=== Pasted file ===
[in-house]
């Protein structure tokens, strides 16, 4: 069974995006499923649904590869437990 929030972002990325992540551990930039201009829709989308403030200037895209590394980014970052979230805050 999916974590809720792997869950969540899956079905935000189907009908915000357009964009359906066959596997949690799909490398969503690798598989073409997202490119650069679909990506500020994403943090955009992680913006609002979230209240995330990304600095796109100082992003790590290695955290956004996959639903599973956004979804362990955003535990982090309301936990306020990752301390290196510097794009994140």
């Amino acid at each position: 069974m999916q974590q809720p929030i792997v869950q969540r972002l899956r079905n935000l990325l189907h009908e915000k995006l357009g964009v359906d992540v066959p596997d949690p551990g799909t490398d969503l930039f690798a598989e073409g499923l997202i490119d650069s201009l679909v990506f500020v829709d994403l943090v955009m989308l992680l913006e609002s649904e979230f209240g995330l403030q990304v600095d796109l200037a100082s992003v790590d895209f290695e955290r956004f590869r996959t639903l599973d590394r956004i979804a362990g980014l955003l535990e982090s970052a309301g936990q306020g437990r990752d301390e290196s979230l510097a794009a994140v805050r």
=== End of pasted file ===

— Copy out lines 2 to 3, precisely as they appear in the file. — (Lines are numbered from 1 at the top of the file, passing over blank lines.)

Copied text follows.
């Protein structure tokens, strides 16, 4: 069974995006499923649904590869437990 929030972002990325992540551990930039201009829709989308403030200037895209590394980014970052979230805050 999916974590809720792997869950969540899956079905935000189907009908915000357009964009359906066959596997949690799909490398969503690798598989073409997202490119650069679909990506500020994403943090955009992680913006609002979230209240995330990304600095796109100082992003790590290695955290956004996959639903599973956004979804362990955003535990982090309301936990306020990752301390290196510097794009994140």
């Amino acid at each position: 069974m999916q974590q809720p929030i792997v869950q969540r972002l899956r079905n935000l990325l189907h009908e915000k995006l357009g964009v359906d992540v066959p596997d949690p551990g799909t490398d969503l930039f690798a598989e073409g499923l997202i490119d650069s201009l679909v990506f500020v829709d994403l943090v955009m989308l992680l913006e609002s649904e979230f209240g995330l403030q990304v600095d796109l200037a100082s992003v790590d895209f290695e955290r956004f590869r996959t639903l599973d590394r956004i979804a362990g980014l955003l535990e982090s970052a309301g936990q306020g437990r990752d301390e290196s979230l510097a794009a994140v805050r």